WNYC

Christie Faces Hurdle In Remaking NJ Supreme Court

WNYC News — Thursday, March 22, 2012

By Nancy Solomon

Governor Chris Christie faces a major hurdle in remaking the New Jersey Supreme Court Thursday when the majority Democrat Senate Judiciary Committee will vet his nominees for two open seats on the seven-member court.

Christie nominated Bruce Harris, an African-American who would be the first openly gay member of the court and Phillip Kwon, who would be the first Asian-American Supreme Court justice in the state.

The Republican governor has been widely praised for nominating two men who would add diversity to the state's highest court. But political consensus ends there and critics argue that too little is known about the men who would have the power to help shape the state's future.

"They've not made a mark for themselves in New Jersey," said Frank Askin, professor of law at Rutgers University and director of its Constitutional Law Clinic. "They've not distinguished themselves as spokesmen or leaders of the public interest."

Harris, 61, is a finance attorney who is the Republican mayor of Chatham, a small town in Morris County. Kwon, 44, is a well respected assistant attorney general and federal prosecutor who once worked under Christie. But little is known about what they believe in.

Christie is trying to create a court in his own image," Askin said.

Christie has made it clear he wants a court that would repeal two landmark decisions: Abbott, which requires wealthy suburbs to share the burden of funding low-income urban schools; and Mt. Laurel, which requires all towns to have a certain amount of affordable housing.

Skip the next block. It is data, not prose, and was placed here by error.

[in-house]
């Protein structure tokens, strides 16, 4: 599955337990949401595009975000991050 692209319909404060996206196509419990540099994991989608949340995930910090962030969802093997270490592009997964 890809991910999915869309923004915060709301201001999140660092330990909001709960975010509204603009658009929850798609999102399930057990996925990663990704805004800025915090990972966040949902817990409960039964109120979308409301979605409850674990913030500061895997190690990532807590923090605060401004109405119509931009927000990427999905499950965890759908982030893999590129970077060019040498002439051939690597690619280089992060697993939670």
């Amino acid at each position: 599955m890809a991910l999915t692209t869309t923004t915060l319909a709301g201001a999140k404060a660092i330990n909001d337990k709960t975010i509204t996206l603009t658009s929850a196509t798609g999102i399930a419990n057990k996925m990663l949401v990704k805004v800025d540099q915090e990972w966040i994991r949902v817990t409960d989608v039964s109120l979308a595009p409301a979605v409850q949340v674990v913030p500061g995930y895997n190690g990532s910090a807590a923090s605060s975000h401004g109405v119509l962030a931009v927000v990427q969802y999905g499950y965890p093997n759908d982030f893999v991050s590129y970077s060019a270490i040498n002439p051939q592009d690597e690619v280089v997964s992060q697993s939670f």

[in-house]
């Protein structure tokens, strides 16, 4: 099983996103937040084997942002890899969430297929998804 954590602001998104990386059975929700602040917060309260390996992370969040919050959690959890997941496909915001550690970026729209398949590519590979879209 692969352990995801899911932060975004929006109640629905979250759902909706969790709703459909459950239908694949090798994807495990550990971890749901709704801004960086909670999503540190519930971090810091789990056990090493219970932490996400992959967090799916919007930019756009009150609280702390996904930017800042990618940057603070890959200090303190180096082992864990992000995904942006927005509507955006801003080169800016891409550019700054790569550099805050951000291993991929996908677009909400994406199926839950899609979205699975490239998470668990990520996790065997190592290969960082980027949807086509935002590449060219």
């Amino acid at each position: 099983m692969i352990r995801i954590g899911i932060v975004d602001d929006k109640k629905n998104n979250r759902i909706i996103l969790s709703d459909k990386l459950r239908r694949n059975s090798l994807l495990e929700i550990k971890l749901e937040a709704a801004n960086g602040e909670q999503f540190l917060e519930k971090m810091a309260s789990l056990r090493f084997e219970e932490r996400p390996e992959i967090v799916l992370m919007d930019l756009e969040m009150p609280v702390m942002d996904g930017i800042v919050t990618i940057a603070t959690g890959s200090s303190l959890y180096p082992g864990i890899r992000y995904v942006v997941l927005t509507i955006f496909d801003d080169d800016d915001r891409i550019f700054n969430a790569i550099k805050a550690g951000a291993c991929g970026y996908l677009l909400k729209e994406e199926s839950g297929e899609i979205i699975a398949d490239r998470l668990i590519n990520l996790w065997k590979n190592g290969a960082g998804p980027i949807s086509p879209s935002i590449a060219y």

That has left many Democrats suspicious of Christie's choices for the court, and garnered support from his fellow Republicans.

"I believe, and this is no secret, that many people in NJ believe that our court has been tilted very far to the left," said Gerald Cardinale, leading Republican on the Judiciary Committee.

At the heart of contention is that Christie is replacing two Democrats with one registered Republican - Harris - and a nominee Christie described as independent. Kwon was registered as a Republican in New York until he moved to New Jersey last year, and then registered without any affiliation.

"We think that's a political posture that either he or the governor is making or a combination," said Dena Mottola Jaborsky, program director New Jersey Citizen Action. "That's unacceptable. That's not the level of integrity you want in a Supreme Court justice. You just want honesty in someone who's in that position.

For decades, New Jersey governors have followed an unwritten rule that the court should not be skewed in favor of either party. But Christie is maintaining a long tradition of skirting the party affiliation rule, according to Askin, the Rutgers law professor.

One of these court openings exists because - in an unprecedented move — the governor refused to re-appoint Justice John Wallace Jr. in 2010, a Democrat and the court's only African-American. The second seat is being vacated by the mandatory retirement of Virginia Long, another Democrat.

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